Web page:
Coca-Cola will go head to head with ready-to-drink coffee labels, with the launch of its premium Japanese brand, Georgia Coffee.
Founded in the late 90s by Coca-Cola Japan, the canned coffee boasts double the sales of the soda in the country in 2007. It entered the US market in 2009, where it was almost exclusively sold in restaurants.
This month, Coca-Cola's second coffee offering - the other is Illy Issimo - launched in Hong Kong to grab market share from its Japanese competitors and, of course, Nestlé.
Currently, the most commonly-seen canned coffees on the shelf include Mr Brown - owned by a Taiwanese manufacturer named King Can Company, Nestlé's Nescafé selections, Japanese-owned UCC and Parisian-based Fauchon - all of which do not have substantial marketing.
To make its brand known, Georgia Coffee launched 10-minute microfilm in addition to outdoor and print ads.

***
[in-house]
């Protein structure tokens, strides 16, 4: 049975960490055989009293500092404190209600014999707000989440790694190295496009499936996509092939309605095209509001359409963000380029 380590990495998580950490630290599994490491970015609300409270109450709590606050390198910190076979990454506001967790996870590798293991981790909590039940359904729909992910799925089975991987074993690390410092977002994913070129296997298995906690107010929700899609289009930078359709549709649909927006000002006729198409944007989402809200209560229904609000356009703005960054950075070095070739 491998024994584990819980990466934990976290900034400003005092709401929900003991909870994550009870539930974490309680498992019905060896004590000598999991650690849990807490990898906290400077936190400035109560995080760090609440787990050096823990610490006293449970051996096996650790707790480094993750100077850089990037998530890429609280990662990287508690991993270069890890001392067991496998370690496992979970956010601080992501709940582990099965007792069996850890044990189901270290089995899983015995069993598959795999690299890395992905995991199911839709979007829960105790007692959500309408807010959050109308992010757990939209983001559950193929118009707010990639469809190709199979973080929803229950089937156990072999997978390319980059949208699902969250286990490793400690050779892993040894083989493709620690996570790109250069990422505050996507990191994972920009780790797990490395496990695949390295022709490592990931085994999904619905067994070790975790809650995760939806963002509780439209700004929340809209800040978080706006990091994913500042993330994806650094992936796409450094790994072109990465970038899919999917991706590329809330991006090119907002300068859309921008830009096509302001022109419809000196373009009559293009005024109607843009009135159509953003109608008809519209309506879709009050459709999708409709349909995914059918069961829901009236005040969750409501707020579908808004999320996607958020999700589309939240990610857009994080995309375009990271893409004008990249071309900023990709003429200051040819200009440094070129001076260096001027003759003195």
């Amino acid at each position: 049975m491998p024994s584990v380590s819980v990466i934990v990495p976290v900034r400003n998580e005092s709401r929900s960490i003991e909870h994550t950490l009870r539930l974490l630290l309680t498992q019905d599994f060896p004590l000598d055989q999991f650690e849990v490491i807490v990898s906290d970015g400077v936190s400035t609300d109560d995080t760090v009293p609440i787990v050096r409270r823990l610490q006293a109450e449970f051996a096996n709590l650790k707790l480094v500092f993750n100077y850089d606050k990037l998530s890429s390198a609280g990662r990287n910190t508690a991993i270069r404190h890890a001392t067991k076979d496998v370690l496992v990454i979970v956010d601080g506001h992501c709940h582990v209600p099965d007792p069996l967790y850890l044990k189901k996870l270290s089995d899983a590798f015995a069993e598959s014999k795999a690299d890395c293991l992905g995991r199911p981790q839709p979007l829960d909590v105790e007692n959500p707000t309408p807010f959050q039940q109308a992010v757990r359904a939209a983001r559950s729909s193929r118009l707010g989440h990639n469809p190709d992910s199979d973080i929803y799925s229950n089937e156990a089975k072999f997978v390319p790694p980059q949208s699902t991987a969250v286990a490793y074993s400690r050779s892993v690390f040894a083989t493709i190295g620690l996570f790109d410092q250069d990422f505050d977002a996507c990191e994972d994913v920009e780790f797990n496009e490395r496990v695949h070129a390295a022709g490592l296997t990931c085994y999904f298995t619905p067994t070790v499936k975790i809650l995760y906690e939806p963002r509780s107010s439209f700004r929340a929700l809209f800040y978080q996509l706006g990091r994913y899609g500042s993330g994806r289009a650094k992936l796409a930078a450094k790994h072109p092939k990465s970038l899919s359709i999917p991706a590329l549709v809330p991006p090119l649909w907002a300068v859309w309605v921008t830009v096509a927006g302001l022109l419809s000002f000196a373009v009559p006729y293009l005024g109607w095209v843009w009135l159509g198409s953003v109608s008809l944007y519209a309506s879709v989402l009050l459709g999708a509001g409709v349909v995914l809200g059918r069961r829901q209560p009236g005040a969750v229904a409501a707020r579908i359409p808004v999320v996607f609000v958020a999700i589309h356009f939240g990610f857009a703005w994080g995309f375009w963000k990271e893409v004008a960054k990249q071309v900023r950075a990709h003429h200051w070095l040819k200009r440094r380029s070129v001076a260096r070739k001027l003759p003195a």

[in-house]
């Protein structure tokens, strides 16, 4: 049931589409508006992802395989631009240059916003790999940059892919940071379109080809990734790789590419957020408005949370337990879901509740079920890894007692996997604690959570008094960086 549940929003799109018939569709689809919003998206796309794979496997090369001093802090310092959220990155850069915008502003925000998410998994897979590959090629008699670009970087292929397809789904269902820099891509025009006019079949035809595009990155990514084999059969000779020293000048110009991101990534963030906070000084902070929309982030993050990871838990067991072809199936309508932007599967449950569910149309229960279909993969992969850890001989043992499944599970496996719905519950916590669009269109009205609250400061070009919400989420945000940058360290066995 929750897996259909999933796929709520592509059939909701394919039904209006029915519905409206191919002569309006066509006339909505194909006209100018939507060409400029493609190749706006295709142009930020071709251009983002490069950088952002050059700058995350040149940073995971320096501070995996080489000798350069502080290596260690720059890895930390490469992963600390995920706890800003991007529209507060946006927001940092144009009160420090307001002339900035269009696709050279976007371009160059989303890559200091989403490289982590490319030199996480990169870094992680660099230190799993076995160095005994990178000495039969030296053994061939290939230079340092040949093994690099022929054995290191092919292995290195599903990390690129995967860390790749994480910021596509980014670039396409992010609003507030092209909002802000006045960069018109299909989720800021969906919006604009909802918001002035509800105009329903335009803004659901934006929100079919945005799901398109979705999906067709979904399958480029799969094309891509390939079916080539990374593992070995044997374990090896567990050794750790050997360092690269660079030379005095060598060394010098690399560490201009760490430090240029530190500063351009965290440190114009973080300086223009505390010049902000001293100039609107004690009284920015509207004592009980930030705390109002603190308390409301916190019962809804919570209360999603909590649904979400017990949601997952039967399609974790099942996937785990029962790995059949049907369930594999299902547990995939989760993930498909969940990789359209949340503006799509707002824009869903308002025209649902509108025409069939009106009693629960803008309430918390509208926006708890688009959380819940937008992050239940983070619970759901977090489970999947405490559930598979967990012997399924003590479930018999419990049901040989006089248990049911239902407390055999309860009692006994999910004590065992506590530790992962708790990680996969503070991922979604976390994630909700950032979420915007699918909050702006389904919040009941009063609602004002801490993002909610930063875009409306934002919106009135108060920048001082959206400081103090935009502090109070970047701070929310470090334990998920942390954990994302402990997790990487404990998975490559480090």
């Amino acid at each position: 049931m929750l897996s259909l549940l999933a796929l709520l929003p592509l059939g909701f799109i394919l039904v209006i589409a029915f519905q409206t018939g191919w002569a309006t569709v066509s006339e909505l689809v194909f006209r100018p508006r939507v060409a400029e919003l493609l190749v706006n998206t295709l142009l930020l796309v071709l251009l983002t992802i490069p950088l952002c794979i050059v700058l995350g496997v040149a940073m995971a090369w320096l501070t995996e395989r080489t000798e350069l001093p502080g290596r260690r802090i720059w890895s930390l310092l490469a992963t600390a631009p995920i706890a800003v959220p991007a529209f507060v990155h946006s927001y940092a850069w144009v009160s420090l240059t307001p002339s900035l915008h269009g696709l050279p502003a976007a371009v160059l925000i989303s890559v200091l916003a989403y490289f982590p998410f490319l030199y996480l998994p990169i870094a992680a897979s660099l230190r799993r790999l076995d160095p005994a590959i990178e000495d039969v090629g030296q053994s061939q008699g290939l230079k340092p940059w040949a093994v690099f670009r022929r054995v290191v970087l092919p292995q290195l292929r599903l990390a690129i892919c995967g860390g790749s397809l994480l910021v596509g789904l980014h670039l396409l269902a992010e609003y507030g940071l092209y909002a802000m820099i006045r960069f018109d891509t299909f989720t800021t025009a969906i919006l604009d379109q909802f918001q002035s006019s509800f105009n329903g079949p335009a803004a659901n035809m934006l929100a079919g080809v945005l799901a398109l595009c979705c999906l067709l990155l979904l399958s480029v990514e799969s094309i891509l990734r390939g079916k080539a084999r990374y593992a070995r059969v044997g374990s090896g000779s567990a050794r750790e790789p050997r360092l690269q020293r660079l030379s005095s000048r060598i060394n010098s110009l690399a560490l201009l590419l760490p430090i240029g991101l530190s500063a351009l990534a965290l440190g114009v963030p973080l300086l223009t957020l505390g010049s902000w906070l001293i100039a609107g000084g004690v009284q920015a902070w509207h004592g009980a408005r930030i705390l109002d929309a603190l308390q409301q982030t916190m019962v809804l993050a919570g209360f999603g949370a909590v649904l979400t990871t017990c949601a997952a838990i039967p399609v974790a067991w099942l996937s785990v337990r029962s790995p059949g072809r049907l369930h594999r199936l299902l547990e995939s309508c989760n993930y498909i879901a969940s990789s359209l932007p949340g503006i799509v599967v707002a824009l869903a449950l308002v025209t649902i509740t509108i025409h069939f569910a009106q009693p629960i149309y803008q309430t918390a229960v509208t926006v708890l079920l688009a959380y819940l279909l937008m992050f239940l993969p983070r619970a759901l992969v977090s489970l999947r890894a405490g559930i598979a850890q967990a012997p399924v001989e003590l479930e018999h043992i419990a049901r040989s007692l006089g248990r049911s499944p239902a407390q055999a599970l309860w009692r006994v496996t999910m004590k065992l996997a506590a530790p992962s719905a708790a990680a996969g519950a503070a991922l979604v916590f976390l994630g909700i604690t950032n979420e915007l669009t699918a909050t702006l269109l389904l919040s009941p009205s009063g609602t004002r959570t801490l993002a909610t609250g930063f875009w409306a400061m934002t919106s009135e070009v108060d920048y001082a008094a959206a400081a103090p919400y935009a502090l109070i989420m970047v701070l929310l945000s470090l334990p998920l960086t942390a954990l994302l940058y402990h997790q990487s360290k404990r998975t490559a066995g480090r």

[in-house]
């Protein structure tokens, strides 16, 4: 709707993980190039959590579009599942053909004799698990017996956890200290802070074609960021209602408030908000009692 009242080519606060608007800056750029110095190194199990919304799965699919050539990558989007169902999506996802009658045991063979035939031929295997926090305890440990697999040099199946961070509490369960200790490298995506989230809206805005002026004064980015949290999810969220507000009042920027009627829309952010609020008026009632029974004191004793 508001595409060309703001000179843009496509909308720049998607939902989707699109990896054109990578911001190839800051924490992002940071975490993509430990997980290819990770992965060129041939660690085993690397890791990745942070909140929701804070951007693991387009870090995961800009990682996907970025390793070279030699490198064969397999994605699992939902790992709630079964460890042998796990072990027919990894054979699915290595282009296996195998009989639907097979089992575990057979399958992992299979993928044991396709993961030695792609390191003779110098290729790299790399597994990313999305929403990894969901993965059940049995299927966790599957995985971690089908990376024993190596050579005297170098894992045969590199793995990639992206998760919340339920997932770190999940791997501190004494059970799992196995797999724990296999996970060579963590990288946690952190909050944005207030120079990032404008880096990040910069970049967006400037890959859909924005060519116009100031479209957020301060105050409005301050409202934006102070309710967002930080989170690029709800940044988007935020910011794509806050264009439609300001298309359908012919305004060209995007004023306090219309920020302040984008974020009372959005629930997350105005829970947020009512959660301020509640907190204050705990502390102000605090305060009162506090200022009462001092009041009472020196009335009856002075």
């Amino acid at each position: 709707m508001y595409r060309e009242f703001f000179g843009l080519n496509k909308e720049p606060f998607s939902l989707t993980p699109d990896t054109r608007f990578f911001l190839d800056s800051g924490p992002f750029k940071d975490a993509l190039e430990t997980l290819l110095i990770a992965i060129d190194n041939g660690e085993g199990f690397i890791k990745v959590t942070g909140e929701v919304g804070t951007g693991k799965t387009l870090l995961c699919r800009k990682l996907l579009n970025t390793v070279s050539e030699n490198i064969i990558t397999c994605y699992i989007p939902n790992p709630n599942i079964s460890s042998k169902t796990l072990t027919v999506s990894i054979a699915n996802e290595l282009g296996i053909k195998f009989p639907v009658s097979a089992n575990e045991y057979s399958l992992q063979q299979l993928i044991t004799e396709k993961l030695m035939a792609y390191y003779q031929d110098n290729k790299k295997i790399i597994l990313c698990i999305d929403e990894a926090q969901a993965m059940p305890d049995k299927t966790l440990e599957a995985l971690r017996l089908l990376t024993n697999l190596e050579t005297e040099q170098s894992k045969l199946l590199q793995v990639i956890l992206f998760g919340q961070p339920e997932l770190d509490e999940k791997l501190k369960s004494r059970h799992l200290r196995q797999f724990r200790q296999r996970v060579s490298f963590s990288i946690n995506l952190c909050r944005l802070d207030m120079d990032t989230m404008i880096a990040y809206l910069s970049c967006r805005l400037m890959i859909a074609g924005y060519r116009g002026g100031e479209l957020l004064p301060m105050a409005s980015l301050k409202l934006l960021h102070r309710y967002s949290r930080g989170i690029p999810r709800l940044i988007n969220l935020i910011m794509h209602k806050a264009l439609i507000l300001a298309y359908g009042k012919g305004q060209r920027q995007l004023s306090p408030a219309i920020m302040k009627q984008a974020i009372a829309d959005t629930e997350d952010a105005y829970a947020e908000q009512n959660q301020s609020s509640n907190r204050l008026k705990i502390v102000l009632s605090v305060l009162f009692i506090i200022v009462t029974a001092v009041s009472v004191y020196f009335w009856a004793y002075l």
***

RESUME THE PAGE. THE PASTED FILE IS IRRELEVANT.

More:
The message and intent of the microfilm are clear: though the drink is purely functional given that it's a product made for people on the go, it also wants to position itself as a premium brand that offers a moment of tranquil in the hustle and bustle of daily life.
A shortened version of the movie was broadcasted during Ching Ming Festival on TV and in cinemas, as well as a full-version of the film on YouTube and Facebook.
McCann, the agency behind the launch, also turned Festive Walk Page One's coffee shop into a Georgia Coffee café whereby every food purchase will come with a can of the drink. On-site activities like candle-making courses were also conducted.
"The idea was: when you drink a can of Georgia, you can escape away. And from escape, that's where we got the inspiration for this campaign," said Philip Tsang, group account director of McCann Erickson Hong Kong - the creative agency in charge of the campaign.